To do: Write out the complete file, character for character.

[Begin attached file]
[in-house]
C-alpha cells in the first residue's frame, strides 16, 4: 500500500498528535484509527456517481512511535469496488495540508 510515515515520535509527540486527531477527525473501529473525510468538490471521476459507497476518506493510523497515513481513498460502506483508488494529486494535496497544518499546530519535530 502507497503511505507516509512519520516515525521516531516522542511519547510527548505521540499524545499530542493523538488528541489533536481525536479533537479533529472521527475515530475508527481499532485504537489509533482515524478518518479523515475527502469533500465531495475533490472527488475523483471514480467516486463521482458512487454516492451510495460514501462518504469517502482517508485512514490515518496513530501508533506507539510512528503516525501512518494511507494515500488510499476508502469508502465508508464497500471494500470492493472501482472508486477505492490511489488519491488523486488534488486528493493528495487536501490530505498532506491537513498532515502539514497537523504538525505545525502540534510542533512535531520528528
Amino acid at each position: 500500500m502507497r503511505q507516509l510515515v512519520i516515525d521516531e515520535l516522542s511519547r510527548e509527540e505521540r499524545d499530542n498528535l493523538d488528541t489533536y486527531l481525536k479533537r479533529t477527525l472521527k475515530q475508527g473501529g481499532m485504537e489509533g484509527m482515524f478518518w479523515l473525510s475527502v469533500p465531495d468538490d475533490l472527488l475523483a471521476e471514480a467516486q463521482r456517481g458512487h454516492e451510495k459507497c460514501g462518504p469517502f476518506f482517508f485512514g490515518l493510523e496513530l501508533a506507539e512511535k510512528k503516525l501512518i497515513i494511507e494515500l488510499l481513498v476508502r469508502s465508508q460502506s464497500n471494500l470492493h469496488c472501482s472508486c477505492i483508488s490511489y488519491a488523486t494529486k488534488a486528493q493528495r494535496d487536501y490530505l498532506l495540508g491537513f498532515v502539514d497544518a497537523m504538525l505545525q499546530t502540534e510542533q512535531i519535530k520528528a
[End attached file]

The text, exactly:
[in-house]
C-alpha cells in the first residue's frame, strides 16, 4: 500500500498528535484509527456517481512511535469496488495540508 510515515515520535509527540486527531477527525473501529473525510468538490471521476459507497476518506493510523497515513481513498460502506483508488494529486494535496497544518499546530519535530 502507497503511505507516509512519520516515525521516531516522542511519547510527548505521540499524545499530542493523538488528541489533536481525536479533537479533529472521527475515530475508527481499532485504537489509533482515524478518518479523515475527502469533500465531495475533490472527488475523483471514480467516486463521482458512487454516492451510495460514501462518504469517502482517508485512514490515518496513530501508533506507539510512528503516525501512518494511507494515500488510499476508502469508502465508508464497500471494500470492493472501482472508486477505492490511489488519491488523486488534488486528493493528495487536501490530505498532506491537513498532515502539514497537523504538525505545525502540534510542533512535531520528528
Amino acid at each position: 500500500m502507497r503511505q507516509l510515515v512519520i516515525d521516531e515520535l516522542s511519547r510527548e509527540e505521540r499524545d499530542n498528535l493523538d488528541t489533536y486527531l481525536k479533537r479533529t477527525l472521527k475515530q475508527g473501529g481499532m485504537e489509533g484509527m482515524f478518518w479523515l473525510s475527502v469533500p465531495d468538490d475533490l472527488l475523483a471521476e471514480a467516486q463521482r456517481g458512487h454516492e451510495k459507497c460514501g462518504p469517502f476518506f482517508f485512514g490515518l493510523e496513530l501508533a506507539e512511535k510512528k503516525l501512518i497515513i494511507e494515500l488510499l481513498v476508502r469508502s465508508q460502506s464497500n471494500l470492493h469496488c472501482s472508486c477505492i483508488s490511489y488519491a488523486t494529486k488534488a486528493q493528495r494535496d487536501y490530505l498532506l495540508g491537513f498532515v502539514d497544518a497537523m504538525l505545525q499546530t502540534e510542533q512535531i519535530k520528528a